By webmink on Aug 28, 2006
As I have been preparing for speaking events recently, I have started to realise that there's a common thread joining all the projects I have been involved in over the last decade. In 1995, I was one of the five instigators of the use of the Java platform at IBM; in 1997 I was IBM's spokesman for the newly emerging XML standard; in 2001 I was involved at Sun in what would become known as Service Oriented Architectures (SOA); today, I have a deep interest in OpenDocument format (ODF).
It may seem surprising that all these are connected, but they are. As I have been explaining now for a decade, the source of many costs in IT infrastructures result from different organisational units with no (or distant) shared management being forced to create technical interdependencies in order to co-operate. The less technology we are forced to share in order to co-operate, the less we will have to pay to get started and the less we will need to pay in the future to maintain - or remove - the ability. We need to stay loosely-coupled - connected by the least possible thread of technology.
What forces us to share technology in order to collaborate? Closedness. When solutions are single-vendor, when they use formats and APIs that aren't open (either by being non-standard or predicating use of a closed technology), using them for co-operative activities couples us to each other at a technology level. The opposite of this, promoting free choice and loose technology coupling, is open standards implemented as open source in open communities.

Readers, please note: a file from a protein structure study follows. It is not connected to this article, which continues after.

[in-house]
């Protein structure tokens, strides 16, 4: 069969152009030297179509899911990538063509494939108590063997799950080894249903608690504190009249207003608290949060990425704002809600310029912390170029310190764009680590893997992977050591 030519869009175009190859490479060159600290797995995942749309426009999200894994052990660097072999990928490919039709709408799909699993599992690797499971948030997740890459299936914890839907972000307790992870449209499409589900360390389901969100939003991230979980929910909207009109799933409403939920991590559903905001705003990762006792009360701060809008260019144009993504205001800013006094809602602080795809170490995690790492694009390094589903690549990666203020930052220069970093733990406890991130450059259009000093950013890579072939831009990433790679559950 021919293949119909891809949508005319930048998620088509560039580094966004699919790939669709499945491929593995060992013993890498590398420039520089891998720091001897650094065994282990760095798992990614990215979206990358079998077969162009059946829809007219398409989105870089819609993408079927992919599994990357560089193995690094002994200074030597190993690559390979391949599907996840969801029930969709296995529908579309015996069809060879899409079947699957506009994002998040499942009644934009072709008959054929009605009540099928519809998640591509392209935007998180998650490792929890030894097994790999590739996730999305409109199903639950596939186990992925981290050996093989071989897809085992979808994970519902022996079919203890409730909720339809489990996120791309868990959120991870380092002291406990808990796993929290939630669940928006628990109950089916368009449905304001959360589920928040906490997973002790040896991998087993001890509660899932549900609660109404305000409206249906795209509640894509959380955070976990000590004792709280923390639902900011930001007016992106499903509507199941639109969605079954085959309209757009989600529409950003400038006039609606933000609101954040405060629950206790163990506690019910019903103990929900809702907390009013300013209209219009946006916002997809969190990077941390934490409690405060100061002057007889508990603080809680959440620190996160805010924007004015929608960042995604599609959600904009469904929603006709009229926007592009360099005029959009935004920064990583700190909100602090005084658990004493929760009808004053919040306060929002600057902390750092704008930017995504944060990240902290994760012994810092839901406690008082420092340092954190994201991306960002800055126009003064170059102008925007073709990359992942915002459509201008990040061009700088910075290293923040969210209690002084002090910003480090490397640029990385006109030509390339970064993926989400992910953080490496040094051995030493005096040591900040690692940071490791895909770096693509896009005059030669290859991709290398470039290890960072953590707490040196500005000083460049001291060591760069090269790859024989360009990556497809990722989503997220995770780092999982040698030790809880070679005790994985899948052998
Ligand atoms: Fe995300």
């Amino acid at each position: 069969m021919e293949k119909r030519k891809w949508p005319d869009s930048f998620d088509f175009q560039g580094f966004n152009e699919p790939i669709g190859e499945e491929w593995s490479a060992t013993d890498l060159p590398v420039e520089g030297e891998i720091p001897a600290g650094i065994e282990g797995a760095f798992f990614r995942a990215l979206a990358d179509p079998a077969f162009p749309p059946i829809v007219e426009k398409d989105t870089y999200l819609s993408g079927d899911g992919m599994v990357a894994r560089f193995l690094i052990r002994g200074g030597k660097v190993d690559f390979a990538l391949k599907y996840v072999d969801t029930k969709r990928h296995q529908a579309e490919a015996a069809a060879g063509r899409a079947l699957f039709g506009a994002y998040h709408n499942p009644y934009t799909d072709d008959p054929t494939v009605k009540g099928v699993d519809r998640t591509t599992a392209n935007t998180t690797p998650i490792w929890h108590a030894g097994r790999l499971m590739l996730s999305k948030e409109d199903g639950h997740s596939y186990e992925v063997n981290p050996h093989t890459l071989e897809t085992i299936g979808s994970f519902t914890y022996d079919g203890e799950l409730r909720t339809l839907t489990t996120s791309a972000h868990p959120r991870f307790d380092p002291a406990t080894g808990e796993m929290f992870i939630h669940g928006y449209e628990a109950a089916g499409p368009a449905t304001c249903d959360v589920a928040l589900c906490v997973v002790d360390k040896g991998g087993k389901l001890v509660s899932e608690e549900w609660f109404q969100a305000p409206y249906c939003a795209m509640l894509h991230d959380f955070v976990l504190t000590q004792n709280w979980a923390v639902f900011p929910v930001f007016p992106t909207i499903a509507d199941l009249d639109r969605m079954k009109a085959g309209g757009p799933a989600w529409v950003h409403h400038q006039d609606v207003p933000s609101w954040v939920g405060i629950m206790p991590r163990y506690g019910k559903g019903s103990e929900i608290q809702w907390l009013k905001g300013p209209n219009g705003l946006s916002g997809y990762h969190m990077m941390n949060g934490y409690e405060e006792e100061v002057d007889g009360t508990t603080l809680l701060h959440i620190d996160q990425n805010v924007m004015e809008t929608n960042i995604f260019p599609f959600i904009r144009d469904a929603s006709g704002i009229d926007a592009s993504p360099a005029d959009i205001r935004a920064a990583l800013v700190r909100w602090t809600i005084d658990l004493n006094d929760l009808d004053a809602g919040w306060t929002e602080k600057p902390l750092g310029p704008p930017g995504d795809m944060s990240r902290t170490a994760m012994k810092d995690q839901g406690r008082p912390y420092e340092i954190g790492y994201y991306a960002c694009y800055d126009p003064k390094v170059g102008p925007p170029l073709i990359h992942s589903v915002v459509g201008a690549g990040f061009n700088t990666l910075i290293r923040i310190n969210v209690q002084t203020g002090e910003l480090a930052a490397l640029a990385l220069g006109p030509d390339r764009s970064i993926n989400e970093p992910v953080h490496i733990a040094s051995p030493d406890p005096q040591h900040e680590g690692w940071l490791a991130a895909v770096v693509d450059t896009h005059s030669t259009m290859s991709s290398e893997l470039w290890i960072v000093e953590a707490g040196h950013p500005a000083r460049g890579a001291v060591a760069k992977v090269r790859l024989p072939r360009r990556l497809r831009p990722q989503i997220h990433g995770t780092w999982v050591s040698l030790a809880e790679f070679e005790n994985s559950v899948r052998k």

When we are loosely-coupled in this way, we can make our own decisions about what technologies to use within our own span of control, and you can make your own decisions on all these things, yet we are still able to co-operate over the things that matter to us. So each of the things I listed above express this principle. Java technology decouples applications from platforms; XML decouples data from applications; SOA decouple processing end-points; ODF decouples desktop data from the tool that maintains it. Each of these things potentially enables the freedom to leave.